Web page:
Y Why! 2010. 22 cement slingshots, rubber and leather. Total size: 600 square metres.
Issues of Displacement
During the interview, roles were often reversed and Ali was the one asking the questions – something akin to the second nature of a restless artist. “In Arab countries we take many things as a given. There are a lot of things that you don’t question because you are not supposed to,” she says. “I didn’t choose my name, my sex, my country of origin or the religion I was born into. There are a few things left where I can have a choice, so why not? Asking questions gives me choices.” Her constant travel between Europe, Syria and Canada for study and work allowed her to question the concept of home, especially when meeting second-generation immigrants who consider their parents’ country of origin as their homeland even though some had never lived there and don’t speak its language. “Can you inherit a homeland?” Ali asks. “I don’t understand how it can be that you grow up and spend your whole life in a certain country and yet feel that you belong to another one that you’ve hardly visited!” Inspired by the immigrants and their sense of dislocation, Ali created the photomontage, Examples, in which she asked immigrants in various countries where it is that they call home. Exhibited in 2008 at Paris’s Enrico Navarra Gallery, the work features interviews and portraits of Ali’s ‘examples’ created in a book format, but hung. Like bookends, each person’s face and the back of their heads framed the contents within, thus inviting viewers to read what is essentially, within these ‘minds’. The conversation then begs the question: where does Ali call home? Unflinchingly and in a heavy Damascene accent, she quickly says, “Al-Sham (Damascus) is my home. I don’t see homeland as a political unit though. Less than 100 years ago, the Syria we know today did not exist. My homeland is where I grew up and where my childhood memories are.”
Dislocation is also a central theme in Ali’s installation, Y, which was commissioned and later purchased by Mathaf Arab Museum of Modern Art. The artwork is comprised of 22 slingshots which symbolise the 22 Arab countries that according to Ali, “catapult their citizens”, or, in other words, force them to immigrate and seek asylum for various political, economical and social reasons. Using cement, Ali sized each slingshot according to the size of the Arab country it represents and reflected its migration rate during the last decade in the length of its rubber straps. Why slingshots, I ask? “Because they involve a short period of flying. They give a sense of freedom. This initial freedom, however, is short-lived. They will soon hit the ground with a brutal jolt,” replies Ali, referring to the emotional impact of being uprooted.
Calling for Equality
Ali insists that she is not a feminist. However, the Syrian tradition of deeming trivial or casual conversations ‘women’s talk’ and the fact that two women’s testimonies equal a man’s in Syrian courts provoked the title of one her most recent works, Don’t Talk to Her, She’s Only a Woman! that was exhibited at Tütün Deposu in Istanbul in 2010 as part of the Sharing Waters sauna meets hammam project curated by Ulla Kastrup. In the piece, Ali explores the hammam as a refuge for women away from the sphere of male influence and authority; a place where they can spend “me-time” and share their secrets and concerns mostly concerning the opposite sex. Ali’s belief of women being unequal to men is not restricted to Syrian society – the work includes a Japanese woman’s recitation of discrimination in her workplace because of her gender; an Iraqi refugee’s tales on being a prostitute in Syria and an American woman’s criticisms on society for frowning upon her having four or five sexual partners. “I see the hammam as a place where women peel off their clothes and restraints and enjoy a short period of freedom and gather strength to face their lives in a patriarchal society,” adds Ali. “It was very hard to convince women to open up and tell me the stories that they would otherwise confide in their close friends in a hammam.” Getting these women to talk was not the only challenge – Ali’s subjects opted to record their voices on tape for sake of privacy as opposed to speaking with her face-to-face. This element of ‘secrecy’ and indistinctness was reflected in Don’t Talk to Her, She’s Only a Woman! via two standard metal lockers fitted with 15 closed tier boxes in each. Light and recordings of each woman’s narrative spill out from the sealed boxes. Yet, when viewers open a locker, the light goes off and the sound is muted.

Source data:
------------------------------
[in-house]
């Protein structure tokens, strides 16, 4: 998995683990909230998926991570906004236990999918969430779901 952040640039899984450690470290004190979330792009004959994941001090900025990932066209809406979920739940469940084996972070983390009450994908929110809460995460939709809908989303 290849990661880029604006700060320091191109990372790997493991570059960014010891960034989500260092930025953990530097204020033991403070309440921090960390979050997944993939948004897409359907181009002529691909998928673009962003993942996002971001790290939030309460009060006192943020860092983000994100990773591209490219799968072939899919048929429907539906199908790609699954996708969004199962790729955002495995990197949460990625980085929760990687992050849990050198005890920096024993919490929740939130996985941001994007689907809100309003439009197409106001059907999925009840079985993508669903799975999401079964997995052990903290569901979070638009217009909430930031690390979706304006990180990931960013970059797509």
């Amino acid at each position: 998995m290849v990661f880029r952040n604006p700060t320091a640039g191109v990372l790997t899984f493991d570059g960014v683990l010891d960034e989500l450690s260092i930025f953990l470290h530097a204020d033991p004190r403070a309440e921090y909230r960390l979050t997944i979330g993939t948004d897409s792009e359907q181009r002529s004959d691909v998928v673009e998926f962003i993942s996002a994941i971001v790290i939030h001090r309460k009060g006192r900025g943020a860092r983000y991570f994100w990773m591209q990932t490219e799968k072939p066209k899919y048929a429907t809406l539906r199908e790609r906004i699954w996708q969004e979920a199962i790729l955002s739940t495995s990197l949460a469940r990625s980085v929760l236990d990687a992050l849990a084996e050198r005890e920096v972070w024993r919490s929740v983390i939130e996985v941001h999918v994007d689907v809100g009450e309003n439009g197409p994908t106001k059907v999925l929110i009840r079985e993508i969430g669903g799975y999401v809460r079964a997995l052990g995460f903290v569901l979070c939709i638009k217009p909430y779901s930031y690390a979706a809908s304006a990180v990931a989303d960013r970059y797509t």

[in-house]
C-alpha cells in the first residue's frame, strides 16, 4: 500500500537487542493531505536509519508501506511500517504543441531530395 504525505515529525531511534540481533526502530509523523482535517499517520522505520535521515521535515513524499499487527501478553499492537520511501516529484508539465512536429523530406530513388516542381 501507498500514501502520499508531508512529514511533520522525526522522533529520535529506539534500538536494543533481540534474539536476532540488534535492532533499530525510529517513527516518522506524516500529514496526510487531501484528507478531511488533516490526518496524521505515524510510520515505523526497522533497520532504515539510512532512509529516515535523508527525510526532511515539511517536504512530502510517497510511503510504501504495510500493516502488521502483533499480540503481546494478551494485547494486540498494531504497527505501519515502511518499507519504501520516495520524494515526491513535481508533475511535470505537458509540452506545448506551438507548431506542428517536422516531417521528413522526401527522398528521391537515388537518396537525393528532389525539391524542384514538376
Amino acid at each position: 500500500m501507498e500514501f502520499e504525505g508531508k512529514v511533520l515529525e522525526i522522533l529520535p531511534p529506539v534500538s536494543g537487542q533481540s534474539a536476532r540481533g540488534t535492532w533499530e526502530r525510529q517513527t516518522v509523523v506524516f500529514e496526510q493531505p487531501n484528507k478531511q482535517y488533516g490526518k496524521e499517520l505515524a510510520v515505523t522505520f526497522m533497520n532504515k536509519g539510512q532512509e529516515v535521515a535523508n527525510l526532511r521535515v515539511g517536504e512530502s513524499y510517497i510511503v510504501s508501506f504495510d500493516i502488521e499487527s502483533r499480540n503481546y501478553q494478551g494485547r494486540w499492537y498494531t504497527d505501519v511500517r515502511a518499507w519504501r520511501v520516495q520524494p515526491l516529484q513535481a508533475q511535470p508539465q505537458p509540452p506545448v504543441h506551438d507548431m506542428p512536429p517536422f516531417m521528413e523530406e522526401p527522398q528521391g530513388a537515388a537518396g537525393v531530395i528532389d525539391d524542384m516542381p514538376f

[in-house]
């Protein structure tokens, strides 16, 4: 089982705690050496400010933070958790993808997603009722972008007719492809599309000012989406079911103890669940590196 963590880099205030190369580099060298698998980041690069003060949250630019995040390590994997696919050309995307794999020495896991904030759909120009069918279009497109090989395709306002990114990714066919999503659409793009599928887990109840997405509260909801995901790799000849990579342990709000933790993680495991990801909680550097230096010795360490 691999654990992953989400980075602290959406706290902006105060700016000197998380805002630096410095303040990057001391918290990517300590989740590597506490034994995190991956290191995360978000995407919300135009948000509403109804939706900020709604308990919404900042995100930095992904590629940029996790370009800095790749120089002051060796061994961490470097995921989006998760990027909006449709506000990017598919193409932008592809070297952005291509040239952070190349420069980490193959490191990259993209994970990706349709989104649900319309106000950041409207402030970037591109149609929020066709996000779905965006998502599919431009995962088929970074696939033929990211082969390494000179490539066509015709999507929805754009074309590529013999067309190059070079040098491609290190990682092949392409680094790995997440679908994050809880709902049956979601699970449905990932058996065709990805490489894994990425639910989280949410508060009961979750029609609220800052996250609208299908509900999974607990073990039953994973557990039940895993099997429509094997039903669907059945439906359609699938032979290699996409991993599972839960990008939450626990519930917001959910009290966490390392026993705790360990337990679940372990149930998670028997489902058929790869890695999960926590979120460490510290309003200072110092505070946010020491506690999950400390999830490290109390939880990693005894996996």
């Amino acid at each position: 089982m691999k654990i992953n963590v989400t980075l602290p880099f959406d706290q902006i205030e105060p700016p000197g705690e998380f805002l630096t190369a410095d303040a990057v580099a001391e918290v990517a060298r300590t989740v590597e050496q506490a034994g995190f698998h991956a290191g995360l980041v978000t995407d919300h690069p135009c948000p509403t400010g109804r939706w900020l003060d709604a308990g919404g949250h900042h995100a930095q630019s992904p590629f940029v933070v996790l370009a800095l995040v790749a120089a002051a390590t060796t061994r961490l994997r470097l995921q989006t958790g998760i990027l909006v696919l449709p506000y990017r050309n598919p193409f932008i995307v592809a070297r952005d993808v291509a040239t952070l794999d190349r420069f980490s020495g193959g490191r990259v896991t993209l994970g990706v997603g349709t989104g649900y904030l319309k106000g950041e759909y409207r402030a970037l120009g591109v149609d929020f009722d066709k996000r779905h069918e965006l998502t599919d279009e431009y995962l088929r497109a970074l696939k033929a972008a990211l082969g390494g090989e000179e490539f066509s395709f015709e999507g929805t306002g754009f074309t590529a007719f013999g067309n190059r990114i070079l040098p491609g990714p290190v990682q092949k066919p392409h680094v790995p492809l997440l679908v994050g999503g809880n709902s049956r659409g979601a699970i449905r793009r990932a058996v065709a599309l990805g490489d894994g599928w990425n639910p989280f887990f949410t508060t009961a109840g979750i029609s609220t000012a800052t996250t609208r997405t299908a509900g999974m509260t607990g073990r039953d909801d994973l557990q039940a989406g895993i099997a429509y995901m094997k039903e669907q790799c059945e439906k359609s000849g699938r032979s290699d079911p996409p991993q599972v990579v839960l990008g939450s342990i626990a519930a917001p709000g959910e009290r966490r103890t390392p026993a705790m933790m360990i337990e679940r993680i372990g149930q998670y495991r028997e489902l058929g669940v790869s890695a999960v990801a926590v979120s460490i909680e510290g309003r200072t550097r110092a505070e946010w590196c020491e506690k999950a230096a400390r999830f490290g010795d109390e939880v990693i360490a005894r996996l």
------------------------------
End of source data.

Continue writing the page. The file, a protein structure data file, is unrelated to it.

Light forms an integral part of Ali’s works. Since her first show, an installation of a tent which was also her graduation project at the Ecole Nationale Supérieure des Beaux-arts, was criticized by the jury for not using light, Ali put a lot of effort in this aspect of her work.
“I felt that by not using light I let my work down. Light in an installation is just as important as colour is in a painting,” Ali said.
I’m Ashamed. 2009. 750 photographs, sound and light. 323 x 843 x 355 cm.
Ali’s most recent exhibition took place last November in Venice in the Fondazione Prada’s new exhibition space, the Ca’ Corner della Regina, where she showcased her work Y. Since then, however, the artist has not made any new artworks. The anti-regime demonstrations which began in Syria in March 2011 and rising death toll have had a profound impact on her; being so emotionally engrossed in the rebellion has distracted and conceiving other artwork is not a priority she holds at present.
When asked about her future plans, Ali shakes her head. “I used to tell my students at the university that if you stop working for one day, then you are not an artist! Yet here I am, one year after the unrest started in Syria and I am no longer able to work,” Ali says admitting that it is the first time she stopped making art since she was a little kid. “Living inside Syria, I feel like I am inside a box and I can no longer see things clearly. So many people are dying and all I am left with is a deep feeling of shame,” she pauses. “My only plans now are to see the end of the bloodshed in my country.”
This article was published in the current March/April issue of Canvas art magazine. See pdf version here.